In Redevelopment by Clyde Mooney

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Iris’ proposed $47m development in Kings Cross is under attack before it begins, with a local interest group fighting to scare Council into blocking the proposal.

Kings Cross is back in the headlines, no longer for scandal or its infamous underbelly, but because the same residents that fought for the lockouts that demolished the late-night precinct want to preserve its bohemian aura.

Last Thursday a public meeting was held to protest the DA submitted by Iris’ Piccadilly Freehold, which would see four sites including the Empire Hotel and The Bourbon demolished to make way for a structure up to nine storeys in places, with 83 apartments, underground parking and revised iterations of the two hotels on street level.

The multi-storey façade of the former Deluxe Backpackers hotel will be retained and incorporated into the new structure, but the residents group is more interested in keeping aspects of the former Bourbon & Beefsteak Hotel, lamenting the potential loss of its arches and balcony.

These are in fact vestiges of a far larger and long-gone hospital on the site, and hardly worthy of broader heritage consideration. Ironically, the upper floors have also remained unusable as part of the Hotel since the pre-lockout licence freeze in the precinct, which rendered more than 80 per cent of the floorspace unlicensed when Chris Cheung gutted the derelict Hotel in 2013.

Beyond claims by the group that the redevelopment would lead to the area becoming “another dreary suburban area” devoid of culture, they offer that the proposal breaches multiple height, 15 design, three development, no less than 40 planning and eight heritage conditions.

None of the buildings in the proposal hold heritage protection, which somewhat undermines their credibility, but all present at the meeting – with reports ranging from 100 to 300 people – agreed to push Council to force Iris to revise the design.

A large-scale development such as this inevitably goes through some evolution of design, but little accord seems to have been given to the process to date, which has involved two heritage consultants, an urban designer, and Woods Bagot – an international award-winning architect.

“We stand for good quality design, and where heritage deserves it we retain it and work with it,” Iris Capital director Sam Arnaout has told PubTIC.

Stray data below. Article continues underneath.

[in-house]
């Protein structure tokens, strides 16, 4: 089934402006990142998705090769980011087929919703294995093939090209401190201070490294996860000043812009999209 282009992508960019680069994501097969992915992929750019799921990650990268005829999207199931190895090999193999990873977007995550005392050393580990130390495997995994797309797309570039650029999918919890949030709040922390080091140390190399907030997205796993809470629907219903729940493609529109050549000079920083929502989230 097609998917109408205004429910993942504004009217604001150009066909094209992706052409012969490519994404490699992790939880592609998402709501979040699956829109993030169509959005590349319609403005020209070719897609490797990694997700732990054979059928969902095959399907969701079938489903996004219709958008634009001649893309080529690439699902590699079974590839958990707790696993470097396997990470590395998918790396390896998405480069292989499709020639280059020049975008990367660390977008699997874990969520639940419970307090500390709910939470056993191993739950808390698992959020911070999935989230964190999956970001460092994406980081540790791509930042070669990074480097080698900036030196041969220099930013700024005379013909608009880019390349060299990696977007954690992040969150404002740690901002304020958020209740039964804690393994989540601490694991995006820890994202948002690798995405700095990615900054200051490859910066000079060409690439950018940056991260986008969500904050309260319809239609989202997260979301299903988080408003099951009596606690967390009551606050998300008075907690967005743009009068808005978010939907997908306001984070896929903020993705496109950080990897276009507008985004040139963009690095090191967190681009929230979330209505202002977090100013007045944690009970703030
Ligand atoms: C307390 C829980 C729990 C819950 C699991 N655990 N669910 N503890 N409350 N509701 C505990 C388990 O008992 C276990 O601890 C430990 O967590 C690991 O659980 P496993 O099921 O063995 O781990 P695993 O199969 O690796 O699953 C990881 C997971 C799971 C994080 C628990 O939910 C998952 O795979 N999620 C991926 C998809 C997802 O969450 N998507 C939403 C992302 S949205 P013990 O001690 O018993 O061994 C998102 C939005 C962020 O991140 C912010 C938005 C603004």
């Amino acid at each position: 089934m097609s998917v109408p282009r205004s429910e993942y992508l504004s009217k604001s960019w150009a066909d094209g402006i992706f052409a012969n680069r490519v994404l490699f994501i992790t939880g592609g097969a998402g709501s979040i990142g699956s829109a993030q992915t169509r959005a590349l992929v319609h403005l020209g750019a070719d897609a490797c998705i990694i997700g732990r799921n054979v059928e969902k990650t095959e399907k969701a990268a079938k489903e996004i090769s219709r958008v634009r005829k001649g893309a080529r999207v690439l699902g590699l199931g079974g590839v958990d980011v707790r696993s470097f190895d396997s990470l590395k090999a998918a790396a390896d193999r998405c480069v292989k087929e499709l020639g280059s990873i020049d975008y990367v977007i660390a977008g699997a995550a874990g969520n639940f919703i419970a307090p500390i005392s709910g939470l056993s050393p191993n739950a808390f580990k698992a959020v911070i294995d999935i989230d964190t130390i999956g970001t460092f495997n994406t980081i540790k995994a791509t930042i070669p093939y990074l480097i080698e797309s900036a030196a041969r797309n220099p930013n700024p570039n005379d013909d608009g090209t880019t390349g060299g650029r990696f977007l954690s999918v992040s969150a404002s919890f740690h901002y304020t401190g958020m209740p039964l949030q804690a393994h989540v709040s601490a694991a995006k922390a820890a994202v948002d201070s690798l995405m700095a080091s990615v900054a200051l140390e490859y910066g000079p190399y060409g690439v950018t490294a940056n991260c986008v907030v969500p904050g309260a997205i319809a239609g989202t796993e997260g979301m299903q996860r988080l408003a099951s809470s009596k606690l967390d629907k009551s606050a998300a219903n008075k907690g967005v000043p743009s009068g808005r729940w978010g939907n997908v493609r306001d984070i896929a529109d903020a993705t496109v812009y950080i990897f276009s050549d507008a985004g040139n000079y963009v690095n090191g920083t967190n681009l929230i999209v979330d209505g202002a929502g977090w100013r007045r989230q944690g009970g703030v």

Iris has shown itself to be very sympathetic to heritage elements, as seen at the Hunters Hill Hotel and Clovelly Hotel, and more recently at Newcastle’s EastEnd project, where three restored heritage buildings are incorporated into the $700m multi-stage revamp of the Hunter Street mall, bringing 500 apartments, retail and landscaped laneways.

“Stage one has demonstrated that the developers have a commitment to both heritage considerations and architectural excellence, and the result strongly contributes to the preservation of Newcastle’s urban character,” said Newcastle Greens councillor and Joint Regional Planning Panel member John Mackenzie.

The Mercure Hotel complex, approved by Council to become luxury apartments before Iris on-sold the opportunity to Greenland Group in 2015, is currently under construction. Approval for this passed the necessary checks and balances at the time, without fuss.

The DCP (Development Control Plans) and LEP (Local Environmental Plans) systems are intended to assess proposals accurately and determine guidelines and restrictions, and are obviously more impartial than a room full of local stakeholders.

While the residents of Potts Point and Kings Cross may disapprove of Iris Capital transforming nearly an entire faded block of the glitter strip into high-end residences within walking distance of the CBD, the official business association of the precinct, the Potts Point Partnership, is generally in favour.

“We think it will add vibrancy to the streetscape and the business proposed is a smart one and will benefit the business community,” said PPP spokesperson Louise Shepherd.

However, as active members of that community the PPP does consider the resident group’s argument on local culture.

“It would be ideal if we could see a strategic plan for the area to align the stakeholders, and determine how we can create a sustainable business mix and housing for the future that respects the area’s past,” Shepherd told PubTIC.

But despite the business community’s support, long-term residents of the area, many now blessed with plenty of time on their hands and little left to complain about, are rallying support against the reinvention of The Bourbon and surrounds, before the public consultation period ends, Wednesday, 24 January.

Sam Arnaout told PubTIC he could not comment on the proposal or ongoing DA process at Kings Cross.